Then came anxiety. All kinds of it.

Anxiety brings most of the attendant somatic symptoms from extreme emotions. Breaking out in a sweat. Hands shaking—yesterday was so bad I spilled my tea all over the place as I was trying to pour it in the cup. Weakness. Feeling faint or nauseous. Dizziness. Heaviness of the body. Numbness. Stiff neck. Sore back. Certain physical reactions seem to accompany certain memories or emotions.

[As I write this it is one week exactly, almost to the minute, since the last time I spoke with him. It was around 18 hours later he died. That thought brings with it a heaviness that makes it very hard to breathe. It’s like an enormous weight is crushing the center of my body.]


[I had to take a little break there.]

I don’t spend all my time currently writing blog posts though it may seem there’s a lot of production going on here. I can type really fast. As I said mostly I’ve just been lying on the couch and staring at the ceiling. Sometimes with the TV on but mostly not. Then I take an hour or so to work on a blog post, then do the minimum of household chores, make a meal, take a little walk, talk on the phone if necessary, then resume the position on the couch. If I had an outside job I could probably maintain long enough to put in the necessary appearance and go through the necessary motions. But there would be lots of bathroom breaks so I could keep pulling myself together.

Here’s a thing that pisses me off.

If our western societies were built around human needs rather than the demands of market places dictated by profit for the few and servicing their greed, everybody would get this kind of time to deal with their human situations. No one would be “expected” to turn up at work ready to go the day after their loved one dies, or their baby is born with difficulties, or their house burns down, or they’ve just been diagnosed with cancer, and they’d be allowed to take a little time to be of support to someone else who is dealing with their human situation if necessary.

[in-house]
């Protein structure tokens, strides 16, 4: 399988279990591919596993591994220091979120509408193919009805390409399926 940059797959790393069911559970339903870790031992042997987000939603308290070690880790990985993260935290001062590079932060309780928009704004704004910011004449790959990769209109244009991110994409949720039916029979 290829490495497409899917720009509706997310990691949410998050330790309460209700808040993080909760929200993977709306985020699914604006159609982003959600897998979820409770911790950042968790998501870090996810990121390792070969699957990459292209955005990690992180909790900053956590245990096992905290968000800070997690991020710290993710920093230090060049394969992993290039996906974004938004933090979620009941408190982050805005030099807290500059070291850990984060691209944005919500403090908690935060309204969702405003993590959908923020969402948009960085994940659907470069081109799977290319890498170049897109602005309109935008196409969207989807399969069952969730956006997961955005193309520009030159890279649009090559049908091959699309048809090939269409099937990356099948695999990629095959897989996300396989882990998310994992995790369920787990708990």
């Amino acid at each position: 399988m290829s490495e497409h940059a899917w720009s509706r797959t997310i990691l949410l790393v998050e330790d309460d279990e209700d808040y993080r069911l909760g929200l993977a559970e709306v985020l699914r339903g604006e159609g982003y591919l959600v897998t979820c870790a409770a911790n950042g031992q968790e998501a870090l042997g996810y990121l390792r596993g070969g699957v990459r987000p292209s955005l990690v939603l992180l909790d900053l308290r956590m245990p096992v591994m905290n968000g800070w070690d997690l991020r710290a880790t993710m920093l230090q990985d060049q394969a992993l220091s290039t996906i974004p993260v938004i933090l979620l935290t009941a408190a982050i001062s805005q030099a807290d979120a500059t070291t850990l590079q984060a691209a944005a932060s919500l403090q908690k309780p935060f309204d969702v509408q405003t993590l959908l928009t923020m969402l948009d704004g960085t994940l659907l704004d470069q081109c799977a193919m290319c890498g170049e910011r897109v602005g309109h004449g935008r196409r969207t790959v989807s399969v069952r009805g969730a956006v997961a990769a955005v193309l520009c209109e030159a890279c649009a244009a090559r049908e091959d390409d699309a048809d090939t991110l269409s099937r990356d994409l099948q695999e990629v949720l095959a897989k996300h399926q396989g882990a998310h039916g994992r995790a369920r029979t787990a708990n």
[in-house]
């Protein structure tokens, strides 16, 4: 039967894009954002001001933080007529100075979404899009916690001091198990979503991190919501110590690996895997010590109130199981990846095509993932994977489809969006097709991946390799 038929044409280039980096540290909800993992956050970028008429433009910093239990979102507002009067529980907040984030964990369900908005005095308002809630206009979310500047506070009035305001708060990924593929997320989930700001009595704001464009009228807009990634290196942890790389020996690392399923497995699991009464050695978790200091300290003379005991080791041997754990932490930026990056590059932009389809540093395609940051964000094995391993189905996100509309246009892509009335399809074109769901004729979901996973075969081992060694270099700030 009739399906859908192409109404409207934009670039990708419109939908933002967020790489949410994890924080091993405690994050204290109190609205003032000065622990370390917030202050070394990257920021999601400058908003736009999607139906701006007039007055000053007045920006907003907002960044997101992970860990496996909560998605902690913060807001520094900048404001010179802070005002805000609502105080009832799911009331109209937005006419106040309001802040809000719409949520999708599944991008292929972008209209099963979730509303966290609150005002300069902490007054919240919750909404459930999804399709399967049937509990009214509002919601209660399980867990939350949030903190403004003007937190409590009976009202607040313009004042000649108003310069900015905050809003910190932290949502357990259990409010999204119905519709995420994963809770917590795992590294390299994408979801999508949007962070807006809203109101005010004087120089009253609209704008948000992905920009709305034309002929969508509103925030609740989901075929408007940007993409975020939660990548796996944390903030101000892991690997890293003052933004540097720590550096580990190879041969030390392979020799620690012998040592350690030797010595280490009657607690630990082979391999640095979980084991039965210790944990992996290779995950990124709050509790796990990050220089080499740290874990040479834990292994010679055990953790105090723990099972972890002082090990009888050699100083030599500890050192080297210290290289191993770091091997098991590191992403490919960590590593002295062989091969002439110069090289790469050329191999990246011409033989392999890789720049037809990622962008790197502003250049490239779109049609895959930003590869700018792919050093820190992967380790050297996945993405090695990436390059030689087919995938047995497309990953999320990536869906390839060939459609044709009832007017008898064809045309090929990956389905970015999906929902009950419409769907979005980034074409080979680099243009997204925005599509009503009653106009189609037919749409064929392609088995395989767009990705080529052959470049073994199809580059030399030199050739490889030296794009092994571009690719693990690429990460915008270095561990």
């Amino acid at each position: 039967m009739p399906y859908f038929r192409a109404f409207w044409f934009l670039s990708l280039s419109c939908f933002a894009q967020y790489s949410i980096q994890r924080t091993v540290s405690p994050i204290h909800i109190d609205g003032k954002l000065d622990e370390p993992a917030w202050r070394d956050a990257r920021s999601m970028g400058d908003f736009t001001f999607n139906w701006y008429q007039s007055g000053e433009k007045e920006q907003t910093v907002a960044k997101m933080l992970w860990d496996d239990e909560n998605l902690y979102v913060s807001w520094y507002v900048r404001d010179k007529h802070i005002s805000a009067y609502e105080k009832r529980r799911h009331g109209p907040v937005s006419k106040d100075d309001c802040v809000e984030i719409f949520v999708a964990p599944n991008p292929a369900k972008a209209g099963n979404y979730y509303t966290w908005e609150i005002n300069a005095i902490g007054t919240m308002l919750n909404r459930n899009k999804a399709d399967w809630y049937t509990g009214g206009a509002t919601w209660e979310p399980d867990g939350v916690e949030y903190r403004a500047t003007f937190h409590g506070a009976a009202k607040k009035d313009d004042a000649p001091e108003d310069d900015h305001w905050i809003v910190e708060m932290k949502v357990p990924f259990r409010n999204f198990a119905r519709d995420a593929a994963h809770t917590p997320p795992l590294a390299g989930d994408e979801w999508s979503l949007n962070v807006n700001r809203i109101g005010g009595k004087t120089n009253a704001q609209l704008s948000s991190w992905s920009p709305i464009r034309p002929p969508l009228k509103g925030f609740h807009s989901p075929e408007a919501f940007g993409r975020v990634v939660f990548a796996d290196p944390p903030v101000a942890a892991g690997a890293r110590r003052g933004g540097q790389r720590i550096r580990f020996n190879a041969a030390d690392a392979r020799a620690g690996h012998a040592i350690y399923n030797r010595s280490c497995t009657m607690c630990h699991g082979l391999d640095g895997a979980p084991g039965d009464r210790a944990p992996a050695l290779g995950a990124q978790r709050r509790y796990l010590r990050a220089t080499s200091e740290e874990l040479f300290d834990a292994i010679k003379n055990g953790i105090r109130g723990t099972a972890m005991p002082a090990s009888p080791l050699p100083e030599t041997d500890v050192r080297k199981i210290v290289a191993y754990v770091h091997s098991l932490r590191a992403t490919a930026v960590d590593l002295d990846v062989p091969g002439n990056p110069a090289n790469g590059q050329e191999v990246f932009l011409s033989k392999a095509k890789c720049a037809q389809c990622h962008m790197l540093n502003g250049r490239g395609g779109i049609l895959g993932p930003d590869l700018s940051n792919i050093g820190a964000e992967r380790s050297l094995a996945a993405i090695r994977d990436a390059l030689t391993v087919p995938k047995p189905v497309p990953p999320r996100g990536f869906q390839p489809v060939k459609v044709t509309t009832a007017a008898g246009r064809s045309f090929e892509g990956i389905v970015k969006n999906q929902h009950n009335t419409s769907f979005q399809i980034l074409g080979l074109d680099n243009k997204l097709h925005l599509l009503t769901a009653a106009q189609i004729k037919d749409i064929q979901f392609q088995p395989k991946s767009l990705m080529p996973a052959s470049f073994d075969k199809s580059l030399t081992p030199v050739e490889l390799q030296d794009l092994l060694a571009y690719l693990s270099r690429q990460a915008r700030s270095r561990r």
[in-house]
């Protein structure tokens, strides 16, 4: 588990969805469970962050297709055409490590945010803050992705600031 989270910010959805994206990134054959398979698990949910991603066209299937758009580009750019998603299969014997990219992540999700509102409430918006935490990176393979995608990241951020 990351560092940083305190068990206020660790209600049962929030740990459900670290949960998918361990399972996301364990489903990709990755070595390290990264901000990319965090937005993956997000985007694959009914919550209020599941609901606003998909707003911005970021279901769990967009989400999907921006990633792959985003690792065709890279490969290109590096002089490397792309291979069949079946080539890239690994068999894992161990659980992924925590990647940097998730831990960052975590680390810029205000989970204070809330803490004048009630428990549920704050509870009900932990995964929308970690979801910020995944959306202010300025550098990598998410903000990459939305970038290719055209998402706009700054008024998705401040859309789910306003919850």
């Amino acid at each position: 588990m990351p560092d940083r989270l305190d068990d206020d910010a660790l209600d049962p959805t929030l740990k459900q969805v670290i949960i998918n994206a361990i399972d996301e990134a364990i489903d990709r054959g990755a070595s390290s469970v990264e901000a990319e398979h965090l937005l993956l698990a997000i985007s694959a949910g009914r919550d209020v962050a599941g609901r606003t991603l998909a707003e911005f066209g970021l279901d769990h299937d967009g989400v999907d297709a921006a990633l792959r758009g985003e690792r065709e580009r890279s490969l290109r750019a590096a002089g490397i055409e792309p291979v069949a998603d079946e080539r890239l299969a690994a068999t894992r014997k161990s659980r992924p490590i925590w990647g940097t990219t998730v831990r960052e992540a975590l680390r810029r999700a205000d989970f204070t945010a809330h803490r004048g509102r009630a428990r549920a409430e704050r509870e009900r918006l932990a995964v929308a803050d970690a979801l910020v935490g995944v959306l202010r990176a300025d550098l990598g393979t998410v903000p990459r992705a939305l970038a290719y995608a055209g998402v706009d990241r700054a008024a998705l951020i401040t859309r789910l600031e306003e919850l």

I know having the time to deal with this and write about it is a luxury a lot of people don’t have.


Anxiety and writing-I mention this in more detail in another post (which is upcoming) but it deals with a lot of the physical symptoms of anxiety and things such as fight or flight responses.

Somatic psychology deals with mind-body issues and embodied emotion. ‘the study of the mind/body interface, the relationship between our physical matter and our energy, the interaction of our body structures with our thoughts and actions.’

Sometimes I’ve been doing body scan meditation in the Vipassana way. [I’ve done Vipassana retreats in India a couple of times.] Here’s a link to something about that from Buddhanet 11. Investigating the Body’s Reality. From that piece:

For many people one’s sense of the body is not so much the qualities we are actually experiencing such as sensations, temperature, heaviness, etc., but more its form and shape – the body image. You could hardly say this is a reality, rather it is imaging – a misreading that creates an illusion. While at the same time, most of us are unaware of the identification we make with the body, not to mention the more obvious identification with the internal narrative, our story, as well.

Here is the whole series from Buddhanet Vipassana Retreat. It is also available as a PDF